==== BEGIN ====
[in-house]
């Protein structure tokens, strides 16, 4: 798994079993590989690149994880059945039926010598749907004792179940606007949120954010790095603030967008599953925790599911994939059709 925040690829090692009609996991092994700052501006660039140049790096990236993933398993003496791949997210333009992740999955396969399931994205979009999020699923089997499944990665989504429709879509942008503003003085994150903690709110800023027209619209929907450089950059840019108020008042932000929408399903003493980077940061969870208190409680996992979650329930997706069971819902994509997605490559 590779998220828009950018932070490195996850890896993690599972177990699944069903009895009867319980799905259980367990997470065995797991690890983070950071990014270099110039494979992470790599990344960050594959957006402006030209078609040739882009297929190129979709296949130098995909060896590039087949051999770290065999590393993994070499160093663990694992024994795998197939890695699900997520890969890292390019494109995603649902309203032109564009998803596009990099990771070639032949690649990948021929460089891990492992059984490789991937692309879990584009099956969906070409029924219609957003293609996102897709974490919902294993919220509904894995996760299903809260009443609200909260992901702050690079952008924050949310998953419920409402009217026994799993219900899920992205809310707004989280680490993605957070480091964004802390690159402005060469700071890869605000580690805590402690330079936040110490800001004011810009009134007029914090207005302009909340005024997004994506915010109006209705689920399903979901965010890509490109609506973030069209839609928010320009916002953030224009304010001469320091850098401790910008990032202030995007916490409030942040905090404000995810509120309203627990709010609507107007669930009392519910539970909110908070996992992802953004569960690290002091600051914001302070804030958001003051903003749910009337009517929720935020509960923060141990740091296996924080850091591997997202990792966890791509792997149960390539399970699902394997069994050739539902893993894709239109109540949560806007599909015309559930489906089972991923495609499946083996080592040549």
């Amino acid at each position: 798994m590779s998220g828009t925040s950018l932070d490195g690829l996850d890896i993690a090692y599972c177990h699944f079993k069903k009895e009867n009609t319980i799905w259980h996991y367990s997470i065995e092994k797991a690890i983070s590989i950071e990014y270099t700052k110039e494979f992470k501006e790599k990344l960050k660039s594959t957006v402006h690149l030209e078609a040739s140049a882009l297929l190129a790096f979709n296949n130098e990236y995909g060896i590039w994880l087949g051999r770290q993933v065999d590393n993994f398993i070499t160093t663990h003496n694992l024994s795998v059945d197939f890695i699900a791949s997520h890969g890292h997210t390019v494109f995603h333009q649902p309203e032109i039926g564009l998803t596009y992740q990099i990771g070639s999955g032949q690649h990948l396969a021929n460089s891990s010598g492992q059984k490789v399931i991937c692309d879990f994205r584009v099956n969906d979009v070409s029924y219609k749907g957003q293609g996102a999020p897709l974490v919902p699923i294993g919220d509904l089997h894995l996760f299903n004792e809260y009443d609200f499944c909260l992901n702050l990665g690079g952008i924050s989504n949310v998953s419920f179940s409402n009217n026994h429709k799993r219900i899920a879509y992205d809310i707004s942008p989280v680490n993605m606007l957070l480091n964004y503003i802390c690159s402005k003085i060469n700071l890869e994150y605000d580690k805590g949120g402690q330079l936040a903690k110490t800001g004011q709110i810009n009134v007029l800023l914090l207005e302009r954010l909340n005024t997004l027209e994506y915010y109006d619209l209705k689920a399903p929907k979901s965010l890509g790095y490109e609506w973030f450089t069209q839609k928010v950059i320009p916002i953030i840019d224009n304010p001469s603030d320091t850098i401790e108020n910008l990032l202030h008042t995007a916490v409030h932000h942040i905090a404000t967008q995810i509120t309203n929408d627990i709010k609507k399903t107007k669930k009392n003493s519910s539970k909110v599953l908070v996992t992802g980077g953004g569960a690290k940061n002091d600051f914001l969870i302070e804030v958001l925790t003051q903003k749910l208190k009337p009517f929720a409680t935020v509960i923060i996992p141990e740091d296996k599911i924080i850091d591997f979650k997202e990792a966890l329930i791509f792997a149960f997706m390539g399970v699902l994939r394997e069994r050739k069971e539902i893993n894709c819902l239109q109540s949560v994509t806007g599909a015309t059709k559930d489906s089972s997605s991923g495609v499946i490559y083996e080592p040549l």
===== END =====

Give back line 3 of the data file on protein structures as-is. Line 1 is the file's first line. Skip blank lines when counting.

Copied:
């Amino acid at each position: 798994m590779s998220g828009t925040s950018l932070d490195g690829l996850d890896i993690a090692y599972c177990h699944f079993k069903k009895e009867n009609t319980i799905w259980h996991y367990s997470i065995e092994k797991a690890i983070s590989i950071e990014y270099t700052k110039e494979f992470k501006e790599k990344l960050k660039s594959t957006v402006h690149l030209e078609a040739s140049a882009l297929l190129a790096f979709n296949n130098e990236y995909g060896i590039w994880l087949g051999r770290q993933v065999d590393n993994f398993i070499t160093t663990h003496n694992l024994s795998v059945d197939f890695i699900a791949s997520h890969g890292h997210t390019v494109f995603h333009q649902p309203e032109i039926g564009l998803t596009y992740q990099i990771g070639s999955g032949q690649h990948l396969a021929n460089s891990s010598g492992q059984k490789v399931i991937c692309d879990f994205r584009v099956n969906d979009v070409s029924y219609k749907g957003q293609g996102a999020p897709l974490v919902p699923i294993g919220d509904l089997h894995l996760f299903n004792e809260y009443d609200f499944c909260l992901n702050l990665g690079g952008i924050s989504n949310v998953s419920f179940s409402n009217n026994h429709k799993r219900i899920a879509y992205d809310i707004s942008p989280v680490n993605m606007l957070l480091n964004y503003i802390c690159s402005k003085i060469n700071l890869e994150y605000d580690k805590g949120g402690q330079l936040a903690k110490t800001g004011q709110i810009n009134v007029l800023l914090l207005e302009r954010l909340n005024t997004l027209e994506y915010y109006d619209l209705k689920a399903p929907k979901s965010l890509g790095y490109e609506w973030f450089t069209q839609k928010v950059i320009p916002i953030i840019d224009n304010p001469s603030d320091t850098i401790e108020n910008l990032l202030h008042t995007a916490v409030h932000h942040i905090a404000t967008q995810i509120t309203n929408d627990i709010k609507k399903t107007k669930k009392n003493s519910s539970k909110v599953l908070v996992t992802g980077g953004g569960a690290k940061n002091d600051f914001l969870i302070e804030v958001l925790t003051q903003k749910l208190k009337p009517f929720a409680t935020v509960i923060i996992p141990e740091d296996k599911i924080i850091d591997f979650k997202e990792a966890l329930i791509f792997a149960f997706m390539g399970v699902l994939r394997e069994r050739k069971e539902i893993n894709c819902l239109q109540s949560v994509t806007g599909a015309t059709k559930d489906s089972s997605s991923g495609v499946i490559y083996e080592p040549l």